Juliette Kayyem: Never Say 'Never Again'





Juliette Kayyem served as homeland security advisor to Gov. Deval Patrick of Massachusetts and, most recently, as assistant secretary for intergovernmental affairs in the Obama administration. After over 11 years responding to a world where "stuff happens," she is now a columnist for the Boston Globe and teaches at Harvard University's Kennedy School of Government.

There will be no politicians at the 11th anniversary of the 9/11 attacks on the World Trade Center. They are no longer invited. Organizers of the memorial have now decided that they want to make the solemn events more intimate. The decision also reflects the continuing struggle between New York City, New York state, and New Jersey over the memorial, the museum, control of the site, and, as a consequence, the memory of 9/11. Last year, on this same day, the political grandstanding got so outlandish that it led to a showdown between Gov. Andrew Cuomo and Mayor Michael Bloomberg over the choice of readings.

But, whatever the motivation, the United States may be ready for a change on how to remember 9/11 too. It is time to make it personal again, to make it less an event or even a call to action. The burden of tragedy is private, but the 9/11 families lost possession of a day that was ultimately theirs. So many of them -- embracing new lives, spouses, children, professions, but forever cognizant that it might have been so much different -- have, at long last, carried on. America needs to do the same.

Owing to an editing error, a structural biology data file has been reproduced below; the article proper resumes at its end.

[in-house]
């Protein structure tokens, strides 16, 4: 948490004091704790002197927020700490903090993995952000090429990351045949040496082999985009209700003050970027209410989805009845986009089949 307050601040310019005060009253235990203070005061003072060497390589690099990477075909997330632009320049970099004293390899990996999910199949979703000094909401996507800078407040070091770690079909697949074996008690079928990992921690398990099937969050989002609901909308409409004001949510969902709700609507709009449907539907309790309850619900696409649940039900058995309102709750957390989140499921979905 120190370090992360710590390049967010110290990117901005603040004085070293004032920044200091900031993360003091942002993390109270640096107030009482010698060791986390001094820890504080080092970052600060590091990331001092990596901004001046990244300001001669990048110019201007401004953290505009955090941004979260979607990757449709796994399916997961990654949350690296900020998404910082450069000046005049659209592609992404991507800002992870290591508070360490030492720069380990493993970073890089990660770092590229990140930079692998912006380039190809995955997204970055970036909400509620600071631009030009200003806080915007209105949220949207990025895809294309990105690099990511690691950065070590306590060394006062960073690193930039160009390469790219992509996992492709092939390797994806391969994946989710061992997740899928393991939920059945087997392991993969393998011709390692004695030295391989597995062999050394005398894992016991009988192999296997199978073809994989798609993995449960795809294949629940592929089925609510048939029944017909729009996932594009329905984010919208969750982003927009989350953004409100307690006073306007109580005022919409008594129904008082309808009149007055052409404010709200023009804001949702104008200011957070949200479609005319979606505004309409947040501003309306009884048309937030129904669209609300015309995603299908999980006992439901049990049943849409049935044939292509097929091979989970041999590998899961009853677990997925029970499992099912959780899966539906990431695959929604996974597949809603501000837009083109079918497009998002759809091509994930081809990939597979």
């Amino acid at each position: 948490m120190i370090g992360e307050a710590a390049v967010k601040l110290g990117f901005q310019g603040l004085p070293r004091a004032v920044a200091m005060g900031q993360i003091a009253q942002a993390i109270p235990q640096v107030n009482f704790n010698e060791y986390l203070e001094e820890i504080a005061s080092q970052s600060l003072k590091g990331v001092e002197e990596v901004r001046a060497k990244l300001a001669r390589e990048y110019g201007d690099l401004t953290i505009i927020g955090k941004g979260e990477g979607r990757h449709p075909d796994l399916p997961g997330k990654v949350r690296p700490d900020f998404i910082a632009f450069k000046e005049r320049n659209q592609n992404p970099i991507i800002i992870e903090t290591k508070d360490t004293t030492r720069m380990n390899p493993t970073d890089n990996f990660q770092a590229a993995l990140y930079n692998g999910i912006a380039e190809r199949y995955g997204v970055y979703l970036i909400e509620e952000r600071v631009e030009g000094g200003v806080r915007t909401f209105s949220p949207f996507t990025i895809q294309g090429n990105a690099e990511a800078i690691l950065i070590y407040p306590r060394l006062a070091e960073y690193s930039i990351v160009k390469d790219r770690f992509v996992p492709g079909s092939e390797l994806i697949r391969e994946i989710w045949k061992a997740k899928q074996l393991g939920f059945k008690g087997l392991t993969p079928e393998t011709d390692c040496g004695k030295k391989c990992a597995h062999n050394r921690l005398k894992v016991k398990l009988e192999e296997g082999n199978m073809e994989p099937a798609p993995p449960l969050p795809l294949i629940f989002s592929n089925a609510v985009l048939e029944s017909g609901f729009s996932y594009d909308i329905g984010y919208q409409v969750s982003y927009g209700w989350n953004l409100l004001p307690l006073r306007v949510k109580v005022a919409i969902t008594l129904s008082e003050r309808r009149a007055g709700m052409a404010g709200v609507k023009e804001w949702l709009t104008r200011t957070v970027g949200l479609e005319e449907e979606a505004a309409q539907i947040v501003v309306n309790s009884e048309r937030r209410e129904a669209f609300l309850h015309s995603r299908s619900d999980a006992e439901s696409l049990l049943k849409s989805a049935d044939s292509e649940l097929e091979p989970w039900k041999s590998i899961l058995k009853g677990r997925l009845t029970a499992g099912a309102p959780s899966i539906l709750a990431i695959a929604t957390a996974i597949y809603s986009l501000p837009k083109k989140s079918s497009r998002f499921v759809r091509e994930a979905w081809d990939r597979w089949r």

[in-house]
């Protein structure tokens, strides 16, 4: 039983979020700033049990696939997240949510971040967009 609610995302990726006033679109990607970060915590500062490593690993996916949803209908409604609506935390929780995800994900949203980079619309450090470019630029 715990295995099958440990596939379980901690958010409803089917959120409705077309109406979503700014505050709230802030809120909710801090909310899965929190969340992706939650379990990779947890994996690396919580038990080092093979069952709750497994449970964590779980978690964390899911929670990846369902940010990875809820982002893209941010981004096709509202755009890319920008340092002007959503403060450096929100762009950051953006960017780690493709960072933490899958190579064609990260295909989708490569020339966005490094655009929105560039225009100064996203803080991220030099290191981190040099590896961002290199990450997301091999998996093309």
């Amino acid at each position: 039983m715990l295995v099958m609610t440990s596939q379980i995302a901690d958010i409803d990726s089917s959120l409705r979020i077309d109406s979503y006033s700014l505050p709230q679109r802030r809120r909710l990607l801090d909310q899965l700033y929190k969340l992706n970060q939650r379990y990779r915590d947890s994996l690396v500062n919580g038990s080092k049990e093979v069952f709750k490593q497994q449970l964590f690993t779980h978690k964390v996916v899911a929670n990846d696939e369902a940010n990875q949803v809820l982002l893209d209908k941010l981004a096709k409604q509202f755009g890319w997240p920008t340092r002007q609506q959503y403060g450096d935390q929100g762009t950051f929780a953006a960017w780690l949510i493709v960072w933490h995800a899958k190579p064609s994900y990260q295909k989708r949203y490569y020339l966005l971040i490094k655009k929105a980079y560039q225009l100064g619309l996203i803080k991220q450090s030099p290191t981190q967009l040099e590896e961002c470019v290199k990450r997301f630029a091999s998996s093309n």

This last decade has been summed up by a series of mottos that captured its zeitgeist. The War on Terror. Mission Accomplished. With Us or Against Us. The Surge. Heck of a Job. One Percent Doctrine. Red (Orange, Yellow, Green, Purple, Hazy) Alert. The System Worked. Security Theater. Bin Laden Is Dead.

But surely none has so animated the way we think about, and organize around, America's security than the two words uttered by President George W. Bush as early as Sept. 14, 2001, and repeated to defend policies as far ranging as the war in Iraq to the establishment of the NYPD's massive counterterrorism unit: Never Again...



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